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Samaria Bailey

Dozens of events occurred on Monday celebrating the life of the late Rev. Martin Luther King Jr. Events included a ringing of the Liberty Bell at Independence Mall to thousands participating at the annual Day of Service at Girard College.

An annual crown event in the city for the day was hosted by the Philadelphia Martin Luther King, Jr. Association for Nonviolence, Inc., the first and only affiliate of the King Center in Atlanta commissioned by Coretta Scott King.

The center hosted its 36th Annual Awards and Benefit Luncheon in Center City on Monday afternoon. The luncheon celebrated four men and women who’ve advocated for social justice and worked on behalf of the community.

Lee Saunders, President of the AFSCME, AFL-CIO, who is recognized for creating AFCSME Strong, an organizing arm of the union, was awarded the Drum Major for Labor and Social Justice Award; Louise Moss, Vice-President of the Association, was noted for her political activism, charitable work for youth and cultural contributions, and received the Drum Major for Education and Community Development Award.

Angelique Maury, Director of the Baring House Youth Services, Inc., received the C. Delores Tucker Volunteer Award, and was noted for her lifelong career helping the city’s youth, especially the disadvantaged. Gary Smalls, professional designer who has designed the King Association’s annual Christmas Dinner Party for 13 years, received the C. Delores Tucker Volunteer award.

Ruth Wilson, 95, a World War II heroine was a special honoree, and was celebrated by President and CEO of the Association, Dr. William Tucker, as “a truly great American Treasure.” Wilson was also the bell ringer for the Liberty Bell ringing ceremony on Monday morning, which inaugurates the King Holiday.

“If Dr. King could speak to us now, I believe he would tell everyone who cherishes peace, freedom and justice in this great land, that we must mobilize ourselves as never before to put an end to this menace in our society before the social economic, and political fabric of this nation becomes so tattered and frayed that it will be almost impossible to fully mend,” said Tucker in a letter for the luncheon.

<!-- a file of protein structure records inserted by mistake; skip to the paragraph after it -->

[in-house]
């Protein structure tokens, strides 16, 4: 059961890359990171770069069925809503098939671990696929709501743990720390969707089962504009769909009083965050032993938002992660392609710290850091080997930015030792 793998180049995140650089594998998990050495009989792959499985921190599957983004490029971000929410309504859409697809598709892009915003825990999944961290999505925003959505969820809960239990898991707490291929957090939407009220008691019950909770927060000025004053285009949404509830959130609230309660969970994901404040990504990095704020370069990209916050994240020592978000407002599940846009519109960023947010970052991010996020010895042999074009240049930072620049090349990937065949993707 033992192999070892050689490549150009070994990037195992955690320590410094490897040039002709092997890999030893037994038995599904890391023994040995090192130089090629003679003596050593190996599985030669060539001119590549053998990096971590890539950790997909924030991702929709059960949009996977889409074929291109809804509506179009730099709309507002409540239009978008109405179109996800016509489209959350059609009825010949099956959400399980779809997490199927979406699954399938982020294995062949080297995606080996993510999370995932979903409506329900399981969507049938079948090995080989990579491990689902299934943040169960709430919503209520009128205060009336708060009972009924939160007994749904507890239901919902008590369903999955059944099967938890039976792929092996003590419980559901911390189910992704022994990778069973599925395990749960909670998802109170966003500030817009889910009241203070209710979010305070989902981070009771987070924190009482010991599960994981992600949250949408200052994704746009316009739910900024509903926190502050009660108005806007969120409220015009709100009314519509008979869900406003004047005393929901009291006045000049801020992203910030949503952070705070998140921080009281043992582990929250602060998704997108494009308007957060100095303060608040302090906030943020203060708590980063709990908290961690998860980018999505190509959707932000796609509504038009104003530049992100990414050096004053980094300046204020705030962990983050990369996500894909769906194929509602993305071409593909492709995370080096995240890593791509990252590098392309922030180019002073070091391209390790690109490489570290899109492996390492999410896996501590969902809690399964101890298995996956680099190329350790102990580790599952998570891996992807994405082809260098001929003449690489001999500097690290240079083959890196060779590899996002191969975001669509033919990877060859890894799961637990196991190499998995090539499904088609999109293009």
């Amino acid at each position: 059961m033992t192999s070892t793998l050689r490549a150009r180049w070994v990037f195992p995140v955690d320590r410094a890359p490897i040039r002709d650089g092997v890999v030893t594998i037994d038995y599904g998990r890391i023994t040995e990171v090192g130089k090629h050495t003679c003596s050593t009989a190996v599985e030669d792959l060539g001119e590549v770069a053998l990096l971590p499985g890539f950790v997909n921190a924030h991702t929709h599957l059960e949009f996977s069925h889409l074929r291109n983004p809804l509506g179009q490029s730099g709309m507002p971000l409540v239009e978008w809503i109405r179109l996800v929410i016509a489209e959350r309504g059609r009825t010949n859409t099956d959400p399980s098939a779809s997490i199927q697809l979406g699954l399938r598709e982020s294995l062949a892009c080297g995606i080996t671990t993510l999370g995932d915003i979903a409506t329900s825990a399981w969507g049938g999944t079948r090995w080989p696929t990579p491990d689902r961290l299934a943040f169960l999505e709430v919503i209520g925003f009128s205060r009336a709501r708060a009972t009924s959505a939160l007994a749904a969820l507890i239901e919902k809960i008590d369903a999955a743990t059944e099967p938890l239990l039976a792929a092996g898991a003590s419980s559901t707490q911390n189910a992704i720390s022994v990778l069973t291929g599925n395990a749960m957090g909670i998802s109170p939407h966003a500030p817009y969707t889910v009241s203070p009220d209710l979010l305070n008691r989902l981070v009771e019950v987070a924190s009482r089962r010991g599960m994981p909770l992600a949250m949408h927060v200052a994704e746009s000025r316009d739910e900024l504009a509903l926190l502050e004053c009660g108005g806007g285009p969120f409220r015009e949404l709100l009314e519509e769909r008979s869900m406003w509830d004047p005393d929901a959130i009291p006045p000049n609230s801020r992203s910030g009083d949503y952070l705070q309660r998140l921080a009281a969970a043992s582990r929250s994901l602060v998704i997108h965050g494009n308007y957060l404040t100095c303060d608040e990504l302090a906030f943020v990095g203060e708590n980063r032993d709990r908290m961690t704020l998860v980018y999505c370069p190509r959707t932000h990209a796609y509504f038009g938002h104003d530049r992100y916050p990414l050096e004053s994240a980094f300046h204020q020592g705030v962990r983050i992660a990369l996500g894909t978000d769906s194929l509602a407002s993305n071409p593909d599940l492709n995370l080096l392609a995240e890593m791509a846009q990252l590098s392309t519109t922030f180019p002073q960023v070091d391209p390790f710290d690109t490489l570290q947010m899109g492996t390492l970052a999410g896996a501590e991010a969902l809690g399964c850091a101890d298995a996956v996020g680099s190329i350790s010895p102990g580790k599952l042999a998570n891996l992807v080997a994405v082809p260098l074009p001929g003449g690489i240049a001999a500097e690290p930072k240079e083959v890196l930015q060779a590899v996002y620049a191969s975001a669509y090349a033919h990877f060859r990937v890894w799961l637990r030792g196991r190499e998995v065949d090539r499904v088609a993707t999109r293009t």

At the luncheon, Tucker stated that the community has to become politically active to see change.

“I want them to leave with a passionate mission. There is a political plague in the land. We have to get passionate about erasing this political plague,” he said, then exclaiming “VOTE! VOTE! VOTE!”

In a brief message, Gov. Tom Wolf encouraged the people to work for a commonwealth consistent with King’s vision.

“We have to make Pennsylvania a place just like Dr. King talked about — it has to be fair and open for everyone,” said Wolf. “That’s the kind of Pennsylvania that’s not only right, it’s the kind of Pennsylvania that is smart.”

Awardee and Vice-President Moss encouraged the audience to be active in their communities.

“I was there [at] the March on Washington. We might need to do it again. This might be the way we have to go at it this time,” said Moss. [And] give back, it’s important. We need your help today more than ever.”

The 23rd annual King Day of Service at Girard College highlighted the 50th anniversary of the Poor People’s Campaign, a movement to help the poor get jobs, health care and decent, affordable housing.

“Fifty years after Dr. King launched the campaign in 1967, 60 percent more Americans — more than 41 million people — live in poverty,” said Todd Bernstein, founder of the Greater Philadelphia Martin Luther King Day of Service.

“One in six face hunger,” he said. “One in five children are at risk for hunger. In order to solve this problem, a day of action on King Day will not get us there. We have to be committed to this 365 days a year.”

The Greater Philadelphia King Day of Service, which is considered the largest in the country, includes Pennsylvania, New Jersey and Delaware.

Greg Holston, executive director of POWER, stressed the importance of volunteers working for transformative change.

“We are excited to be a part of this day of service because we believe that this is a critical time for our nation,” he said.

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